Let's start by talking about the premise of your new book.
I wrote "God and The Evolving Universe" with Michael Murphy and Sylvia Timbers. Michael is famous for having founded the Esalen Institute in California, the largest and oldest human potential growth center in the U.S. Sylvia is a documentary filmmaker.
The three of us came together with the idea for a comprehensive book on spirituality, which would cross all religions, and focus on the spiritual experience itself--as opposed to dogmas or beliefs.
It's our argument that the interest in spirituality now, especially as it is focused on personal experience, represents a new step in evolution, and that we are cultivating a new set of spiritual abilities, such as intuitive knowing.
We try to show how humans can participate in evolution if they practice, if they find their own way--prayer, meditation, or other methods--to cultivate this blossoming spirituality in their own lives.
What's the difference between a spiritual capability and a paranormal ability?
We argue that since the evolution of the world is a spiritual process, then all human development is a spiritual process. So the fact that we acknowledge intuitive capabilities now is a step toward the fulfillment of this spiritual potential that we all have, both individually and collectively.
So you're saying inherently, as part of the definition, everything is spiritual.
Yes. We're trying to make the case for that.
I believe that these experiences are self-evidently spiritual. In other words, this talent to be an intuitive is part of an overall experience of the world as a non-material place in which we can remember and start to have correspondence with other dimensions.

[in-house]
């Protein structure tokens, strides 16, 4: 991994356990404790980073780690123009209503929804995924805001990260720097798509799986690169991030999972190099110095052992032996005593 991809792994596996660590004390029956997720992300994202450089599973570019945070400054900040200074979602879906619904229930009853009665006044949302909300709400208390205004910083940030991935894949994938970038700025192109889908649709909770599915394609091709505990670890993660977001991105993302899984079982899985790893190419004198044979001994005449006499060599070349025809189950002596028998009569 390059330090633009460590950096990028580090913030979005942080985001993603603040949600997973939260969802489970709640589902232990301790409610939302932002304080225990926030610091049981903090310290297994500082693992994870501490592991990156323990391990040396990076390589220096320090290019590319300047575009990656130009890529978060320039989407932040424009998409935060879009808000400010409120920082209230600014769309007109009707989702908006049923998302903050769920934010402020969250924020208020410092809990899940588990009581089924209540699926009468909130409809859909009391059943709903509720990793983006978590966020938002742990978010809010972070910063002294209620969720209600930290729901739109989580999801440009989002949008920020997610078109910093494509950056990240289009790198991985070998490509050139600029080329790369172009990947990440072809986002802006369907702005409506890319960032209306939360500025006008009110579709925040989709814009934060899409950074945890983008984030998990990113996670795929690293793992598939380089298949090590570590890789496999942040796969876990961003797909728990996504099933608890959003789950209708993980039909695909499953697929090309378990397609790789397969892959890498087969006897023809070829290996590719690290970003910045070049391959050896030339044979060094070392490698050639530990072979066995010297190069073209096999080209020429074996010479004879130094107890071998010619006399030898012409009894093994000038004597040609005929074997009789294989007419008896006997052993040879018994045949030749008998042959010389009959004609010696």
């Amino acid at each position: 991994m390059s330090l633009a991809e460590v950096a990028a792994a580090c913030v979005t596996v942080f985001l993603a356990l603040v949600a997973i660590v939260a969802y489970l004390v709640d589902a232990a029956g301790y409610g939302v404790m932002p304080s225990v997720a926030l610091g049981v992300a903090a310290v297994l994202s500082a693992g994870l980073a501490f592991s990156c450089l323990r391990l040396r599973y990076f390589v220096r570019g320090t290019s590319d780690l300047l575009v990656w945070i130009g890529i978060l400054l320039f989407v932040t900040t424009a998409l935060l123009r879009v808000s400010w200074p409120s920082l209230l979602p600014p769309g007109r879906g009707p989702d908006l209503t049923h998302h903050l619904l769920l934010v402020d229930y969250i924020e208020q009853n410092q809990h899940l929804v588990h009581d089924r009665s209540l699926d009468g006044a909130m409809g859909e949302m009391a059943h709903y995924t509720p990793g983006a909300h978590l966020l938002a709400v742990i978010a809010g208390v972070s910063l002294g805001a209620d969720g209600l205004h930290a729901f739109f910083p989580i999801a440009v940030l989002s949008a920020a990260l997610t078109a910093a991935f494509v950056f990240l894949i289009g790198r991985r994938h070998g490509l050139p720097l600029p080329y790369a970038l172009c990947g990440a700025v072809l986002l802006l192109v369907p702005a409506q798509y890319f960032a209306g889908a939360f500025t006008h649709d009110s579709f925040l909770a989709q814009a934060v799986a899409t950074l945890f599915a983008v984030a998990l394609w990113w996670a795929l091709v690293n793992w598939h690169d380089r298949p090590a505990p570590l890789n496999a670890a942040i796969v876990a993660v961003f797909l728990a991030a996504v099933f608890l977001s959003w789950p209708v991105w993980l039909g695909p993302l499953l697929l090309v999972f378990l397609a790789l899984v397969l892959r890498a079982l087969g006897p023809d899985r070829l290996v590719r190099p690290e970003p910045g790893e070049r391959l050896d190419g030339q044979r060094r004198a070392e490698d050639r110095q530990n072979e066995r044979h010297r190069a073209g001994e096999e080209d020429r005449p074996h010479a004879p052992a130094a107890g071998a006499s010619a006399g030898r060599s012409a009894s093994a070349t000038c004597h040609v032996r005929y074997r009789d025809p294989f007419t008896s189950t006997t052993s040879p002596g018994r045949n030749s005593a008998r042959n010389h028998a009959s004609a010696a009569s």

When we cultivate mystical awareness or transcendent identity--which is a natural outgrowth of meditation and other practices--what happens is that we begin to take a witness position on our own lives, and that includes our minds. We break the illusion that we think our own thoughts, which is not always the case. Some ideas just arrive in our heads.
Now, of those, some are about ego needs: a need for recognition, a thought of, "Oh! That's what I should have said when I was arguing with that co-worker." But there are some thoughts that arrive with a kind of numinosity. They have a tinge of inspiration, and they're always thoughts that are about doing something: Talk to that stranger, pick up the phone and call an old friend, or make a particular career move. What those thoughts usually give us is an image of ourselves doing something in the future. I believe that those are intuitive thoughts that, if we follow them, a synchronicity will occur: A door will open, an opportunity will present itself.
Now, those [doors] aren't always immediately recognizable. Sometimes you just make a contact, and it feels right, but you don't know why. But down the road, something will happen that will make it clear why that connection had to be made at the point it was made.
But people are marvels at self-deception. Where's the reality check?
One of my teachers once said that the way you know you're on the right path is that it works. Now, that doesn't mean you don't run into blocks and brick walls, but it does mean that you can find a way around them or find a way to change yourself or your project in order to find the flow again and have it work. Most intuitive ideas have to be clarified, so there is a trial and error process.
One of the key practices we recommend is a witness meditation, a simple meditation based on using a mantra to move first into a listening position, where if thoughts come you just let them go until that's the posture you have on all thought. At some point, you don't have the illusion that you're thinking at all.